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How Much More Will House Prices Fall?

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By : Petros Sivitanides    99 or more times read
In 2008, US house prices decreased nationwide at an average annual rate of 8.2% according to the Housing Price Index (HPI), which is published by the Federal Housing Finance Agency (FHFA) and tracks changes in single-family housing prices. This is the largest annual decline registered since 1991, when the index was first published. This index is known as the OFHEO index as it was initially published by the Office of Federal Housing Enterprise Oversight (OFHEO), one of FHFA's predecessor agencies.

As the economic environment continues to deteriorate, house prices in the US are expected to continue heading downwards. Within this context, a key question for property investors is how much more house prices will fall before they bottom out. This is a key question in evaluating a residential investment in today's environment and assessing whether it will provide the minimum rate of return, required by an investor over a given holding period. This question becomes even more critical for investors with short- to medium-term horizon.

According to the Wall Street Journal's (WSJ) latest survey of many economists and housing market experts, single-family house prices, as measured by the national HPI, are predicted to continue declining in 2009 by an additional 6.4%, following the 8.2% drop in 2008. In 2010, single-family house prices are predicted to register a minimal drop averaging 0.4%.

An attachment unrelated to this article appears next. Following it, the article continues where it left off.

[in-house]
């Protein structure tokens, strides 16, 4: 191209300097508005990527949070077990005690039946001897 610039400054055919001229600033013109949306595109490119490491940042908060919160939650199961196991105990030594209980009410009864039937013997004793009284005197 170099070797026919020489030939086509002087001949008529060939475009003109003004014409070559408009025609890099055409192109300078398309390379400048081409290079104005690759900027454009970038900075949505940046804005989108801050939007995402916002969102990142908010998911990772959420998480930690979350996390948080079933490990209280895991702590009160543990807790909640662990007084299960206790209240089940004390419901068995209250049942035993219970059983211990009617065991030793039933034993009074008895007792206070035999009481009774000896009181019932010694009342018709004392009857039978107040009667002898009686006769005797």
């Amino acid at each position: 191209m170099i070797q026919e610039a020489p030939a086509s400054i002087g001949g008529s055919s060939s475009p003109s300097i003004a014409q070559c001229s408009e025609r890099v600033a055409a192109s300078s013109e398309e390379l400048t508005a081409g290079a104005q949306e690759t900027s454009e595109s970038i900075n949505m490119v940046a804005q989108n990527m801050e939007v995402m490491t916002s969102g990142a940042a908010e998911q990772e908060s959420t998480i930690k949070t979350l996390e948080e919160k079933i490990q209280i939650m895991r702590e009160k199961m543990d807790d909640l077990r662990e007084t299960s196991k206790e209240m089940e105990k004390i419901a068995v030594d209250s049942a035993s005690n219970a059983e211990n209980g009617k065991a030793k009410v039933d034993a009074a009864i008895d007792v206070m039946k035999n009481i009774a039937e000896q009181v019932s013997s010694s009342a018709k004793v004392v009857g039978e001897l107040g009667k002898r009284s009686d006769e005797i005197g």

In terms of the economic forecast underlying this housing market forecast, the experts surveyed by the WSJ predict that GDP growth will turn positive at the minimal annualized rate of 0.4% in the third quarter of this year, after decreasing by 5.0% and 1.8% in the first and second quarters, respectively. The job market though, which has a direct impact on the demand for housing, is not expected to bottom out until after the middle of 2010. Although the survey does not address the question of what may happen to house prices in 2011, it is likely that there will be no further declines, if indeed by that time the economy and the job market are in a recovery mode.

The national forecast of house price declines provides useful clues about the direction, magnitude and the timing of housing price movements in the next 24 months, but it would be a mistake to apply the timing and magnitude of these changes to any particular local market. The reason is that there is a wide variation in house price changes across local markets. These wide variations are due to differences in the structure and dynamics of the local economies and real estate markets, as well as the different real estate market conditions that were prevailing in each locality when the crisis reached them. To get an idea of the significant variability in housing price changes across local markets consider that annual changes in the all-transactions HPI (which includes and appraisals) in 2008 ranged from -49.5% in Merced, CA, to +10.4% in Midland, TX.

In sum, according to the experts, single-family house prices at the national level are not expected to fall more than 7% on average in the next two years. However, single-family house price declines are likely to be considerably higher in many local markets. Thus, investors contemplating investing in single-family housing need to evaluate very carefully the prospects of further price declines in the specific localities they are targeting.
Dr. Petros Sivitanides, the author of Real Estate Investing for Double-Digit Returns, has a Ph.D. from M.I.T. and over 17 years of experience in real estate investment consulting, research and forecasting.

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